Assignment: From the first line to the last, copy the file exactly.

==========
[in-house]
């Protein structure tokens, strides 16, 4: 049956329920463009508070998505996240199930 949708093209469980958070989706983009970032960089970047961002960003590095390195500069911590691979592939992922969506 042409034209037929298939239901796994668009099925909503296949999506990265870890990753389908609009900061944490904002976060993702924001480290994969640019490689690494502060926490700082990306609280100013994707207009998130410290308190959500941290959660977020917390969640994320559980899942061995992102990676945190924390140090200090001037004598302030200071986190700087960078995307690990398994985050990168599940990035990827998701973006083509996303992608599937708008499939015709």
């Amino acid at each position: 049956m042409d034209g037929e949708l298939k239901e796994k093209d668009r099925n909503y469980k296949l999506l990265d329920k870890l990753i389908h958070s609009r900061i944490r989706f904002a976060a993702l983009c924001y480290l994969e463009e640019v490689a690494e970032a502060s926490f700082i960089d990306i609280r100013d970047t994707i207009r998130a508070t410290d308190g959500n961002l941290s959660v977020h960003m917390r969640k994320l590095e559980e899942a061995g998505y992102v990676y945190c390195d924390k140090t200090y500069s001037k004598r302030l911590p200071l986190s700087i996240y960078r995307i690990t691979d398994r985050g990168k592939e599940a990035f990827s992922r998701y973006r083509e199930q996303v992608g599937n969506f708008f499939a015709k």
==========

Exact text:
[in-house]
């Protein structure tokens, strides 16, 4: 049956329920463009508070998505996240199930 949708093209469980958070989706983009970032960089970047961002960003590095390195500069911590691979592939992922969506 042409034209037929298939239901796994668009099925909503296949999506990265870890990753389908609009900061944490904002976060993702924001480290994969640019490689690494502060926490700082990306609280100013994707207009998130410290308190959500941290959660977020917390969640994320559980899942061995992102990676945190924390140090200090001037004598302030200071986190700087960078995307690990398994985050990168599940990035990827998701973006083509996303992608599937708008499939015709």
């Amino acid at each position: 049956m042409d034209g037929e949708l298939k239901e796994k093209d668009r099925n909503y469980k296949l999506l990265d329920k870890l990753i389908h958070s609009r900061i944490r989706f904002a976060a993702l983009c924001y480290l994969e463009e640019v490689a690494e970032a502060s926490f700082i960089d990306i609280r100013d970047t994707i207009r998130a508070t410290d308190g959500n961002l941290s959660v977020h960003m917390r969640k994320l590095e559980e899942a061995g998505y992102v990676y945190c390195d924390k140090t200090y500069s001037k004598r302030l911590p200071l986190s700087i996240y960078r995307i690990t691979d398994r985050g990168k592939e599940a990035f990827s992922r998701y973006r083509e199930q996303v992608g599937n969506f708008f499939a015709k």